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YMCA on pace to reach year-end fundraising goal

The YMCA in North Bay is taking positive steps towards reaching a fundraising milestone in order to keep its doors open.

YMCA Northeastern Ontario kicked off the My Y is Resilient campaign in September, with the goal of raising $1 million for each of the branches in North Bay and Sudbury. A checkpoint for the fundraiser is to raise $250,000 by the end of the calendar year.

As of October 30, the North Bay branch has raised just over $120,000 through received or committed donations.

“We’re well on our way to hitting our goal,” said Nicole Beattie, VP of Philanthropy, Marketing and Communications for the YMCA.

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“I think that North Bay has a really giving community,” Beattie continued. “There’s a lot of people who have enjoyed the YMCA programs and services and have seen how we’ve impacted the community in a positive way so I’m fairly optimistic that the major gifts will keep coming in.”

After months of being closed due to the pandemic, the YMCA reopened in September with increased cleaning measures and other protocols to adhere to COVID-19 guidelines.

At the beginning of the My Y is Resilient campaign, Beattie said about 68 percent of memberships had been retained from before the pandemic.

Since then, Beattie says the retention rate has dropped to 40 percent of the pre-pandemic numbers.

“I think that’s due to the climate right now. I think people are feeling a little uneasy about going out. I just want to reassure people that we’ve taken all the safety protocols very seriously and we have every safety measure in place and our staff are regularly cleaning the facility,” Beattie explained.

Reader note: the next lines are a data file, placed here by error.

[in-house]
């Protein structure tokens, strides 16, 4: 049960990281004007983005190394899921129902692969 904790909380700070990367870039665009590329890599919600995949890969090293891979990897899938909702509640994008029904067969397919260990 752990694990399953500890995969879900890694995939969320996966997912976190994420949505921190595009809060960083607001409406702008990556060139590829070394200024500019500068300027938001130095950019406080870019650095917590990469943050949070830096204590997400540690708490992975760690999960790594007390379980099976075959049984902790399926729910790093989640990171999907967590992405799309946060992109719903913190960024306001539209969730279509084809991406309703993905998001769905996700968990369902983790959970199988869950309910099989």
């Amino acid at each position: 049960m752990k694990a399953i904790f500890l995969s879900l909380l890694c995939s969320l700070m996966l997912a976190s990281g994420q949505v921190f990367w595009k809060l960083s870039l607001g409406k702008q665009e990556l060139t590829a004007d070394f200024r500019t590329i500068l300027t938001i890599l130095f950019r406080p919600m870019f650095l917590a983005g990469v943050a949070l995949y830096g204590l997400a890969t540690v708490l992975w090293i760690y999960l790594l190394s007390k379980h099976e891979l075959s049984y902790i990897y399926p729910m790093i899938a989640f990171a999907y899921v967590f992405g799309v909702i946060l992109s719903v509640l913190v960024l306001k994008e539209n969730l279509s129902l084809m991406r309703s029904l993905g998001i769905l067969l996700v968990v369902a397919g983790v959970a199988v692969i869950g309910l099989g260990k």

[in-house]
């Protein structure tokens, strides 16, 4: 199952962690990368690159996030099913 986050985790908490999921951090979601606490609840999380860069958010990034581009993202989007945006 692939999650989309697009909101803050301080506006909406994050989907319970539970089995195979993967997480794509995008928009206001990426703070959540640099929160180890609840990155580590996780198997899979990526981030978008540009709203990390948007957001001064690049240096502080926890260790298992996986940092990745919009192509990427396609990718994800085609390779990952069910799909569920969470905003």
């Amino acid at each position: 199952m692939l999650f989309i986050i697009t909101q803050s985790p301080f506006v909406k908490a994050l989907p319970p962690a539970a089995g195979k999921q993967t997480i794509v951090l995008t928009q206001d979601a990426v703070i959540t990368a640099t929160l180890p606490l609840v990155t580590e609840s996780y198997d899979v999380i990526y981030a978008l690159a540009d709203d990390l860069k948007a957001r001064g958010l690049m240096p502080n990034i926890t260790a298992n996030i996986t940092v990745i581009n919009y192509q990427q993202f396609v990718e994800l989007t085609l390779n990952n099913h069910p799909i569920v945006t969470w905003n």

Beattie adds the goal of the My Y is Resilient campaign is not only to raise money but to also get people to come back to the YMCA.

“It’s one part fundraising and what we can do with this campaign, but it’s another part membership return rates. So, encouraging the community to come back to the Y and utilizing our services,” she said.

If the $250,000 benchmark is reached by the end of the year, Beattie says it will “extend the runway” for the facility to remain open for another two to three months while they can change their business model.

“There’s a financial scenario that will be up to our board to decipher the comfort level around how much debt they feel comfortable with the Y going into,” Beattie noted. “We know that come February, if we have to get into our line of credit and get into the red financially, the days will be limited in terms of how long we can stay open.”

Beattie also stresses that the YMCA would not normally be asking the public for help under ordinary circumstances.

“We want people to understand that the reason the Y is in the position it is in, is because of the closure from COVID,” she explained. “We want to be transparent with people because this is the reality that the Y could be in a position to not continue to deliver service as we know it today.”

And Beattie knows first-hand how important the YMCA is to some members of the community, with her family receiving financial support from the facility when she was a kid as her brother battled leukemia.

“The YMCA creates community connections and we need those community connections now with COVID than ever before. So I really want to make sure that our doors are open to bring people together again because that promotes mental wellbeing and health long-term,” she said.

To donate to the YMCA, click here.

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